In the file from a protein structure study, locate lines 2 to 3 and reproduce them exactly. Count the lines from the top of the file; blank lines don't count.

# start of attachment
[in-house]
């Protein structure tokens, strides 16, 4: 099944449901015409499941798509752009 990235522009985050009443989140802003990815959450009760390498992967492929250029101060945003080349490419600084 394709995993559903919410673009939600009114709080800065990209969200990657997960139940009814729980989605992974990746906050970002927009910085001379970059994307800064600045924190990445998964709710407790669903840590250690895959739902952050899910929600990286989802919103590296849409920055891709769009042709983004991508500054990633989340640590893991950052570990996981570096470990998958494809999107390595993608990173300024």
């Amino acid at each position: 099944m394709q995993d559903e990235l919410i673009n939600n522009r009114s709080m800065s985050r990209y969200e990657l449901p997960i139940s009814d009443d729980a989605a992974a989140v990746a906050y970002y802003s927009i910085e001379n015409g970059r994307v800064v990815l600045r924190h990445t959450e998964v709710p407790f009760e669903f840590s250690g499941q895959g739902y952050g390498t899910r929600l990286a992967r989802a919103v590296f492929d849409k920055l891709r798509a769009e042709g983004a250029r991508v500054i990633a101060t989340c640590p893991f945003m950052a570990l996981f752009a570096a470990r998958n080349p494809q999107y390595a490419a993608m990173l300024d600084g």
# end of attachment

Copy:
């Protein structure tokens, strides 16, 4: 099944449901015409499941798509752009 990235522009985050009443989140802003990815959450009760390498992967492929250029101060945003080349490419600084 394709995993559903919410673009939600009114709080800065990209969200990657997960139940009814729980989605992974990746906050970002927009910085001379970059994307800064600045924190990445998964709710407790669903840590250690895959739902952050899910929600990286989802919103590296849409920055891709769009042709983004991508500054990633989340640590893991950052570990996981570096470990998958494809999107390595993608990173300024």
């Amino acid at each position: 099944m394709q995993d559903e990235l919410i673009n939600n522009r009114s709080m800065s985050r990209y969200e990657l449901p997960i139940s009814d009443d729980a989605a992974a989140v990746a906050y970002y802003s927009i910085e001379n015409g970059r994307v800064v990815l600045r924190h990445t959450e998964v709710p407790f009760e669903f840590s250690g499941q895959g739902y952050g390498t899910r929600l990286a992967r989802a919103v590296f492929d849409k920055l891709r798509a769009e042709g983004a250029r991508v500054i990633a101060t989340c640590p893991f945003m950052a570990l996981f752009a570096a470990r998958n080349p494809q999107y390595a490419a993608m990173l300024d600084g």